A lot happens when a service member receives PCS (Permanent Change of Station) orders, including what to do with the family pet. PCSers need to know the steps to bring their dog or cat along, as well as what alternatives exist to responsibly rehome their loving four-legged family member.
Married or single: it matters
If you’re married, your dependents are included in PCS orders and everyone moves together. Pets can be included, provided the family notifies the proper military offices and makes arrangements for travel plans, especially flight reservations. The service member is responsible for all coordination with the airline, including paying for the pet’s ticket.
While it can be stressful, there are ways to make it easier to travel with pets.
Often a service member’s home at the next duty station isn’t immediately available when he or she moves. As a result, the family may have to spend a transitional period at a hotel, finalizing paperwork or waiting for their home to be ready.
Hotels on or near bases tend to be pet friendly. Many military personnel have pets and it’s simply good business to accommodate them.
Pets traveling overseas, and often within the United States, require a health certificate from a licensed veterinarian. If your pet is determined by your veterinarian to be too sick or too old to make the trip, your best option is to consider rehoming it responsibly well in advance of your departure.
Traveling with your pet
- PCSing is like moving from one town to another if the next duty station is within the United States. On-base housing generally imposes a two-pet limit.
- Breed specific legislation, or BSL, prohibits ownership of certain breeds of dogs within a given municipality. Your particular branch or service or base will have its own restrictions. Even if your duty station permits certain types of dogs, the municipality in which it resides might not. In those circumstances you could not legally take your pet off base. Know before you go.
- Hawaii requires quarantine and an extensive list of vaccinations so that diseases are not imported to the island.
- When moving overseas, check with the destination base, Department of Agriculture, and consulate of the destination country for specific health, transport, and quarantine issues that may apply to your pet.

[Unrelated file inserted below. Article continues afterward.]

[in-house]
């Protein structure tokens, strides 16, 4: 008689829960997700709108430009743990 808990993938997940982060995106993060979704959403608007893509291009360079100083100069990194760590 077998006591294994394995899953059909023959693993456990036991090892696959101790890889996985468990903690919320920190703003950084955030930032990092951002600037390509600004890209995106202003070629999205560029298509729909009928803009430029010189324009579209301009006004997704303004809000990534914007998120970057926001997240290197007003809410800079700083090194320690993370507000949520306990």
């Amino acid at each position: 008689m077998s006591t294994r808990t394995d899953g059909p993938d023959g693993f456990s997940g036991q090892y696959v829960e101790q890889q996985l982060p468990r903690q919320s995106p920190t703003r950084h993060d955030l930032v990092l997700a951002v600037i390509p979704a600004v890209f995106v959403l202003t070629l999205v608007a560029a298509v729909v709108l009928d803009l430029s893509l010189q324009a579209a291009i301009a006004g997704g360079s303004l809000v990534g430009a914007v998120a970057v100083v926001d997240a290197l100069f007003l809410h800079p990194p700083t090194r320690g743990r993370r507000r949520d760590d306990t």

- To enter Europe your pet will need proper veterinary documentation and paperwork. There is no quarantine period, with the exception of Ireland and Sweden.
- If traveling to Guam, Japan or Korea, pets are required to have all their documentation, paperwork and shots. There is a quarantine period as well.
- Talk to the base veterinarian at your current duty station. In many cases, he or she will be able to provide helpful information and pre-travel tips.
Unmarried military personnel have a different set of circumstances to navigate.
Single soldiers are often assigned a room in one of the barracks on base. With some exceptions, a house or apartment is provided, in which case the permissions for pet ownership are the same as that for married soldiers.
However, service members living in the barracks are not permitted to have pets.
If you have to leave your pet behind
Friends and family are not always the best option to provide long-term care for your pet when you PCS.
Many of the questions you need to ask if you are PCSing are the same as those that apply if you are deploying, including whether your parents or pals are up to the task.
Nonprofit deployment boarding organizations are usually not a long-term solution either. As their names suggest, they assist primarily in deployment situations as well as in cases of hardship or emergency.
However, some of these organizations offer short-term fostering for service members who PCS out of the country, but whose pets are unable to travel at the same time due to weather conditions or quarantine. These foster arrangements can last up to six months.
Typically pets must be fixed and vaccinated prior being accepted into foster care, and may require microchip as well. Pets for Patriots partners with two nationally-operating deployment boarding organizations, Dogs On Deployment and Guardian Angels for Soldier’s Pet.
Finding your pet a new home
The last option is the heartbreaking decision to rehome your pet. At times this is the most responsible choice to make if you are unable to give your dog or cat a stable life.
Beware the friend who will take your pet “off your hands,” the elderly parent who feels obliged to take in your oversized dog, or the lure of online classifieds. Rarely do these offers end well for your pet.